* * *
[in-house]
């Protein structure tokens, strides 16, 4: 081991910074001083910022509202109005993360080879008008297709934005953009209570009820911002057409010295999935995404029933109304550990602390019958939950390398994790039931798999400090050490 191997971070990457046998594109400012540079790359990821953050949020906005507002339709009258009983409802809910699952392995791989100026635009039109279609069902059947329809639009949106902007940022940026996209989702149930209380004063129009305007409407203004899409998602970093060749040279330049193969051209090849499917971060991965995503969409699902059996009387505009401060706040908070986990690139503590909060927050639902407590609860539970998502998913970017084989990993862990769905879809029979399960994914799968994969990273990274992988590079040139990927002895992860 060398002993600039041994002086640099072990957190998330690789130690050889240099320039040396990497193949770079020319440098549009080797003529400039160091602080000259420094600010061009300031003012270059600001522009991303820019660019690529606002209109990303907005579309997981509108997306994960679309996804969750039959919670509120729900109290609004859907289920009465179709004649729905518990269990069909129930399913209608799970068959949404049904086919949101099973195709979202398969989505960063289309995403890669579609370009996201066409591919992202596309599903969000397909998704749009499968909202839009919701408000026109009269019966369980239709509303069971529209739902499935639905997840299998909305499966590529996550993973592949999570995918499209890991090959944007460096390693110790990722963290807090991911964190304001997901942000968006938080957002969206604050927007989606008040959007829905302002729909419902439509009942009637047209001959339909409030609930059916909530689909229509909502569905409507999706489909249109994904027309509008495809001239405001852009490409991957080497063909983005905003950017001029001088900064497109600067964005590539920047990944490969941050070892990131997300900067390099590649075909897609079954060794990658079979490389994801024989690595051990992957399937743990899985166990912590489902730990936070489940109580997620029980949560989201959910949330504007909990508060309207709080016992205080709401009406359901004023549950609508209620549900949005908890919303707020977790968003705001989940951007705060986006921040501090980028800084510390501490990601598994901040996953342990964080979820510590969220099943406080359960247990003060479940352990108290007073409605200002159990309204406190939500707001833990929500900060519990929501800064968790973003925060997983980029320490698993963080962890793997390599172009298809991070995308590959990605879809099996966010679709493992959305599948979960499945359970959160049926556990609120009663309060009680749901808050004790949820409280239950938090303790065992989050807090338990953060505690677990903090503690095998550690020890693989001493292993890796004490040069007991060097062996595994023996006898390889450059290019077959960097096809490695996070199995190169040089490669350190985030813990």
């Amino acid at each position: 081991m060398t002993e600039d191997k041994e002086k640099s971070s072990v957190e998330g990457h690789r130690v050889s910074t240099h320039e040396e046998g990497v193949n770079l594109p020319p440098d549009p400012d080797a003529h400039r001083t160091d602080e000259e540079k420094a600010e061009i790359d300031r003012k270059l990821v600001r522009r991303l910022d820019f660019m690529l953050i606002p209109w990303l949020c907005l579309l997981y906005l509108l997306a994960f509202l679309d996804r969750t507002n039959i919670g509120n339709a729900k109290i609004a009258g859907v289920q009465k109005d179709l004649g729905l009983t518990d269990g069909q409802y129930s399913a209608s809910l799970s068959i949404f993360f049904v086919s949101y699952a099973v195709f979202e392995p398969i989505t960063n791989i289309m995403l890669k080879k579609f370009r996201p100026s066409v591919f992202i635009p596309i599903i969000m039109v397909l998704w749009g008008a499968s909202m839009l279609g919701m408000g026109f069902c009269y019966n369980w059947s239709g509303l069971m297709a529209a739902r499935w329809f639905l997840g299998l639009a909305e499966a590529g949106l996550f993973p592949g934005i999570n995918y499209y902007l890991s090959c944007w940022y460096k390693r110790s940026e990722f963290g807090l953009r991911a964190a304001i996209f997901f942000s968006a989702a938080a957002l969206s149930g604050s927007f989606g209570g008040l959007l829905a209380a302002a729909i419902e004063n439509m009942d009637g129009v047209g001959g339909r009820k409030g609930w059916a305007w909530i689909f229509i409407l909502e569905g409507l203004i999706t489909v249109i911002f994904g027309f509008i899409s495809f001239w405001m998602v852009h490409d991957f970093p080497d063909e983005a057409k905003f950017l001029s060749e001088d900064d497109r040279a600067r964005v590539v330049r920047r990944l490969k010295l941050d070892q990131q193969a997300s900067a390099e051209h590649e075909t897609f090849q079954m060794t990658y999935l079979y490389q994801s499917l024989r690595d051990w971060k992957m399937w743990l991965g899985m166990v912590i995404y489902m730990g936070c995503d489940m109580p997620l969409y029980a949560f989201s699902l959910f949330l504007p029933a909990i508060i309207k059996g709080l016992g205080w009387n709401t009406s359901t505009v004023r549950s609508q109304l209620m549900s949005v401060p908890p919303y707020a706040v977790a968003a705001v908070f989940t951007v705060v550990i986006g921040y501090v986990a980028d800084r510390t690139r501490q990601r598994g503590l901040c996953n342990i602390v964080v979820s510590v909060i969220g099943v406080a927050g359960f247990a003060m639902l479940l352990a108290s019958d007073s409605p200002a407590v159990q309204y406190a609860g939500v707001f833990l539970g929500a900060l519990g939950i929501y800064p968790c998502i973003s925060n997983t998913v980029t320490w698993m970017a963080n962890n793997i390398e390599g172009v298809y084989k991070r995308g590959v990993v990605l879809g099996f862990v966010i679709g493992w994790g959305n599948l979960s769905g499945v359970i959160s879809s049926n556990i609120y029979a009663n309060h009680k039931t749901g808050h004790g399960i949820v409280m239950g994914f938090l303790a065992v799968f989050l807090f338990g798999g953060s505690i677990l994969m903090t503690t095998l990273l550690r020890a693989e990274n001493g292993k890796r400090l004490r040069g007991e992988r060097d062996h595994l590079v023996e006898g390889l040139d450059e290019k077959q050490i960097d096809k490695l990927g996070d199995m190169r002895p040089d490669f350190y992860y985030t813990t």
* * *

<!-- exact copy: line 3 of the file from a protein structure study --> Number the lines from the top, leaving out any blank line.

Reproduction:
């Amino acid at each position: 081991m060398t002993e600039d191997k041994e002086k640099s971070s072990v957190e998330g990457h690789r130690v050889s910074t240099h320039e040396e046998g990497v193949n770079l594109p020319p440098d549009p400012d080797a003529h400039r001083t160091d602080e000259e540079k420094a600010e061009i790359d300031r003012k270059l990821v600001r522009r991303l910022d820019f660019m690529l953050i606002p209109w990303l949020c907005l579309l997981y906005l509108l997306a994960f509202l679309d996804r969750t507002n039959i919670g509120n339709a729900k109290i609004a009258g859907v289920q009465k109005d179709l004649g729905l009983t518990d269990g069909q409802y129930s399913a209608s809910l799970s068959i949404f993360f049904v086919s949101y699952a099973v195709f979202e392995p398969i989505t960063n791989i289309m995403l890669k080879k579609f370009r996201p100026s066409v591919f992202i635009p596309i599903i969000m039109v397909l998704w749009g008008a499968s909202m839009l279609g919701m408000g026109f069902c009269y019966n369980w059947s239709g509303l069971m297709a529209a739902r499935w329809f639905l997840g299998l639009a909305e499966a590529g949106l996550f993973p592949g934005i999570n995918y499209y902007l890991s090959c944007w940022y460096k390693r110790s940026e990722f963290g807090l953009r991911a964190a304001i996209f997901f942000s968006a989702a938080a957002l969206s149930g604050s927007f989606g209570g008040l959007l829905a209380a302002a729909i419902e004063n439509m009942d009637g129009v047209g001959g339909r009820k409030g609930w059916a305007w909530i689909f229509i409407l909502e569905g409507l203004i999706t489909v249109i911002f994904g027309f509008i899409s495809f001239w405001m998602v852009h490409d991957f970093p080497d063909e983005a057409k905003f950017l001029s060749e001088d900064d497109r040279a600067r964005v590539v330049r920047r990944l490969k010295l941050d070892q990131q193969a997300s900067a390099e051209h590649e075909t897609f090849q079954m060794t990658y999935l079979y490389q994801s499917l024989r690595d051990w971060k992957m399937w743990l991965g899985m166990v912590i995404y489902m730990g936070c995503d489940m109580p997620l969409y029980a949560f989201s699902l959910f949330l504007p029933a909990i508060i309207k059996g709080l016992g205080w009387n709401t009406s359901t505009v004023r549950s609508q109304l209620m549900s949005v401060p908890p919303y707020a706040v977790a968003a705001v908070f989940t951007v705060v550990i986006g921040y501090v986990a980028d800084r510390t690139r501490q990601r598994g503590l901040c996953n342990i602390v964080v979820s510590v909060i969220g099943v406080a927050g359960f247990a003060m639902l479940l352990a108290s019958d007073s409605p200002a407590v159990q309204y406190a609860g939500v707001f833990l539970g929500a900060l519990g939950i929501y800064p968790c998502i973003s925060n997983t998913v980029t320490w698993m970017a963080n962890n793997i390398e390599g172009v298809y084989k991070r995308g590959v990993v990605l879809g099996f862990v966010i679709g493992w994790g959305n599948l979960s769905g499945v359970i959160s879809s049926n556990i609120y029979a009663n309060h009680k039931t749901g808050h004790g399960i949820v409280m239950g994914f938090l303790a065992v799968f989050l807090f338990g798999g953060s505690i677990l994969m903090t503690t095998l990273l550690r020890a693989e990274n001493g292993k890796r400090l004490r040069g007991e992988r060097d062996h595994l590079v023996e006898g390889l040139d450059e290019k077959q050490i960097d096809k490695l990927g996070d199995m190169r002895p040089d490669f350190y992860y985030t813990t």